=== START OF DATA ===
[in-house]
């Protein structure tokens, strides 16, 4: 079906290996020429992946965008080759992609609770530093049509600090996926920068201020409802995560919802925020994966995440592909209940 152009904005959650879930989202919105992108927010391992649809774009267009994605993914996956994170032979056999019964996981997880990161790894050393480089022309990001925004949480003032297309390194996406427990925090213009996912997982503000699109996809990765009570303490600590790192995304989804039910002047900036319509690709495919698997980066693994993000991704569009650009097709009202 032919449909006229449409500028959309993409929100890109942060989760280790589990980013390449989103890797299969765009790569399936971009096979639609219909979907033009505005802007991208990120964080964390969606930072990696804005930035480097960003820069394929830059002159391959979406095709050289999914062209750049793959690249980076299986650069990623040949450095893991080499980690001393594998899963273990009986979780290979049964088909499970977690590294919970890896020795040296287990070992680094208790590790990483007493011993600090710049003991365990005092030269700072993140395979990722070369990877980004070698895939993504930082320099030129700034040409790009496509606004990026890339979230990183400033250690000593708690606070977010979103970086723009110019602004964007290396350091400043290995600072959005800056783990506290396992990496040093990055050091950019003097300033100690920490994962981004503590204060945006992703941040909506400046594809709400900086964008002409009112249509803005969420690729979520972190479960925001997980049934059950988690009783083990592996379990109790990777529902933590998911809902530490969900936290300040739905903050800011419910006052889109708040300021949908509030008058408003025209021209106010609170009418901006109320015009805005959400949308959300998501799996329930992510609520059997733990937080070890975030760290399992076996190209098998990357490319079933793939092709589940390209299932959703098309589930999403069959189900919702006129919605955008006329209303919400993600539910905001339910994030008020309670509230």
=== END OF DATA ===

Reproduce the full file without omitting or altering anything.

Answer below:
[in-house]
């Protein structure tokens, strides 16, 4: 079906290996020429992946965008080759992609609770530093049509600090996926920068201020409802995560919802925020994966995440592909209940 152009904005959650879930989202919105992108927010391992649809774009267009994605993914996956994170032979056999019964996981997880990161790894050393480089022309990001925004949480003032297309390194996406427990925090213009996912997982503000699109996809990765009570303490600590790192995304989804039910002047900036319509690709495919698997980066693994993000991704569009650009097709009202 032919449909006229449409500028959309993409929100890109942060989760280790589990980013390449989103890797299969765009790569399936971009096979639609219909979907033009505005802007991208990120964080964390969606930072990696804005930035480097960003820069394929830059002159391959979406095709050289999914062209750049793959690249980076299986650069990623040949450095893991080499980690001393594998899963273990009986979780290979049964088909499970977690590294919970890896020795040296287990070992680094208790590790990483007493011993600090710049003991365990005092030269700072993140395979990722070369990877980004070698895939993504930082320099030129700034040409790009496509606004990026890339979230990183400033250690000593708690606070977010979103970086723009110019602004964007290396350091400043290995600072959005800056783990506290396992990496040093990055050091950019003097300033100690920490994962981004503590204060945006992703941040909506400046594809709400900086964008002409009112249509803005969420690729979520972190479960925001997980049934059950988690009783083990592996379990109790990777529902933590998911809902530490969900936290300040739905903050800011419910006052889109708040300021949908509030008058408003025209021209106010609170009418901006109320015009805005959400949308959300998501799996329930992510609520059997733990937080070890975030760290399992076996190209098998990357490319079933793939092709589940390209299932959703098309589930999403069959189900919702006129919605955008006329209303919400993600539910905001339910994030008020309670509230």